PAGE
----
Two streets south of mine is a little subdivision humbly named Castlewood. It’s one street, really. And while the homes are relatively new, castle is a stretch. The street dead-ends at a retention pond where a sign warns of deep water, and a dingy orange life vest hangs on the far side corroborating just how seriously deep. Retention ponds don’t usually have life vests hanging nearby, which makes the cynic/horror-writer in me wonder if a person drowned there. Retention ponds don’t usually have a pair of swans living in them, either.
I walk almost daily. It’s how I listen to podcasts or audiobooks or talk, whether in person or on Marco Polo. When grieving, my first inclination is to walk. If I need a reset on my thinking, I walk. I pray when I walk. My family has lived in our home for almost two years, and it didn’t take long to find our favorite walks. We even name our walks, as in “Want to do coach’s street? Or the Wil-lou loop?” The swan walk was the perfect distance, the halfway point being the retention pond where the two swans lived.
When I was down, I’d go see the swans. When the weather turned cold, I kept going, wanting to know exactly when they’d fly south for the winter. I felt a bit of ownership for the swans. As if in passing them, I was imbued with some of their beauty by osmosis, by my appreciation. Even late at night during the thick of COVID when no one, and I mean no one was out, I’d walk to the swans and be awed at their bright bodies reflecting the moonlight. I’d get a measure of comfort from their constant presence.
I tell my husband, “You struggle like a swan,” meaning he could be dying inside but all everybody sees is a glide. No one feels sorry for a swan. Only for the ugly duckling. Remember that, if you too struggle silently beneath the surface. I do a little of both: swan struggle and pathetic thrashing. Depends on the day, on how confessional I feel. But you can see why I felt a kinship and even a little love for “my” swans. They left when it got cold, and I still remember when they returned. I took a picture and sent it to my husband and son. I’d been coming regularly to the pond so I’d know almost to the day when they returned. Three mallard ducks were there, too, but what were they compared to swans?
A couple days ago my sister visited from Wisconsin. She’s six years younger than me and has literally traveled the world. Heather loves nature and wildlife as much as I do, so my first inclination was to show off my swans. It was a little longer than she intended to walk after we stuffed ourselves with grilled chicken and flan, but the swans would be worth it. We arrived and I pointed them out.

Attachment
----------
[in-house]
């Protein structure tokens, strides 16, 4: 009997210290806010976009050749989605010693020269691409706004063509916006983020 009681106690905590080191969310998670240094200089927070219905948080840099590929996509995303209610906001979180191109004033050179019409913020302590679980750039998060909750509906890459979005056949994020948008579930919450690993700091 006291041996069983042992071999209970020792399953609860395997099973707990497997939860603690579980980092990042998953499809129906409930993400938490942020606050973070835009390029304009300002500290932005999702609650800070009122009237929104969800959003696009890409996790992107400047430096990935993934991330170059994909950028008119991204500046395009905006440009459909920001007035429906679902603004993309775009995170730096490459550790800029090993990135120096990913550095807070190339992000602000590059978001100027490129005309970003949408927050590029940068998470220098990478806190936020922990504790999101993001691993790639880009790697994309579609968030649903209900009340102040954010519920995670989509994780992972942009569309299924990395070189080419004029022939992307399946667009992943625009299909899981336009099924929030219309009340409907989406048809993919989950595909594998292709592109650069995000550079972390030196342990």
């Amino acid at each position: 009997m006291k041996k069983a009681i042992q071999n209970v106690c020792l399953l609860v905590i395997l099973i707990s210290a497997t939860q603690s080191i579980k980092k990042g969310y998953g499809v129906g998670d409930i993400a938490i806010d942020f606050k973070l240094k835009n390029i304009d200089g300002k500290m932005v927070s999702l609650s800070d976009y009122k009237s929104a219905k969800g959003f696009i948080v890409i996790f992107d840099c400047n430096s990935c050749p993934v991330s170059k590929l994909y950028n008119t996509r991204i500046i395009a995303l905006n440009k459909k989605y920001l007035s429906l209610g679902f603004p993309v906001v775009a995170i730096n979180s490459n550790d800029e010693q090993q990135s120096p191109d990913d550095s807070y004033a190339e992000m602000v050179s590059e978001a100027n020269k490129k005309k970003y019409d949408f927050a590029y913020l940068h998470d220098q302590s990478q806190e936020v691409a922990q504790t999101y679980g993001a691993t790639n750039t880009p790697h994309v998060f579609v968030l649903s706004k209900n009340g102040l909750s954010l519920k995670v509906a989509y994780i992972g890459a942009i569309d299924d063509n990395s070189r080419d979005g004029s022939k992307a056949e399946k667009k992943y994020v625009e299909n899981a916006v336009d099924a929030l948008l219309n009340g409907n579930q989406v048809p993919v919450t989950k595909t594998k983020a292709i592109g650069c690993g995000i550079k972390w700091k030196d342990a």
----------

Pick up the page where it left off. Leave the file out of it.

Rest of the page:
“Those aren’t real,” she said.
“Of course they are.”
“No. They’re not. Have you noticed their heads aren’t moving?” Heather started laughing.
I can’t write what I said back because of my youngish audience, but it is brown, smells bad, and comes from bulls.
She suggested (while still laughing) we get close enough to throw something and startle them. I don’t usually do that because it’s rude. On par with banging on the ape barrier at the zoo. Have you seen what happens when you do that? The monkey house brings out the inner bully in everyone. Anyway, through the poison ivy we went, Heather snorting and sniggering and me, remembering why I beat her up as a kid. The closer we got, the more my stomach clenched and I felt a sinking in my soul. It’s been a long time, but I imagine this is how kids feel when they’re told Santa doesn’t really exist. My son, Luke, adamantly refused to believe the Easter bunny wasn’t real, though we never told him it existed in the first place. Luke wanted to believe in something special. Or irrational. Maybe both. Now I feel bad for not letting the kid have his fantasy.
Because I have to tell you, I was not thrilled by the revelation. The truth will set you free, but first it will piss you off.
I was happier when I thought the swans were real. They buoyed me, gave me joy. I thought there was something special in an ordinary retention pond. Yes. I was deceived. But it was sweet deception. I love my sister. She’s more relational than me. Translation: nicer. She’s funny, beautiful, and has a passion for Jesus and life in general. And her eyesight’s a whole lot better than mine, obviously. But it’s not just eyesight. Bob didn’t realize the swans were fake, either. We went back to the pond so Bob could look at them again, this time knowing the truth. We talked about ignorance is bliss. That saying comes from a poem by Thomas Gray. Where ignorance is bliss, ’tis folly to be wise. I’m an avid knowledge-gatherer. But I tell you, I want my swans back. I want my naivete.
There’s another street between ours and Castlewood. Willow. Willow is lined with older, smaller homes. Most could use a powerwash if I’m to be completely honest. The street has no sidewalk, and even the asphalt has been neglected. But you know something? I walked Willow the last time I had the choice. I know, I know. Petulant of me. Somebody’s just trying to keep the real geese away with a pair of fake plastic swans. We can’t have real geese dropping real poop on our little bit of earth. And I, I have lost some wonder. I feel a little, okay a LOT foolish. And sad. I was already asking myself (on walks especially): What is real? What can we trust in this world? I meant it in a philosophical sense, but then my sister came and made it specific. I’ll be chewing on the significance of decoy swans while I walk everyplace except Castlewood.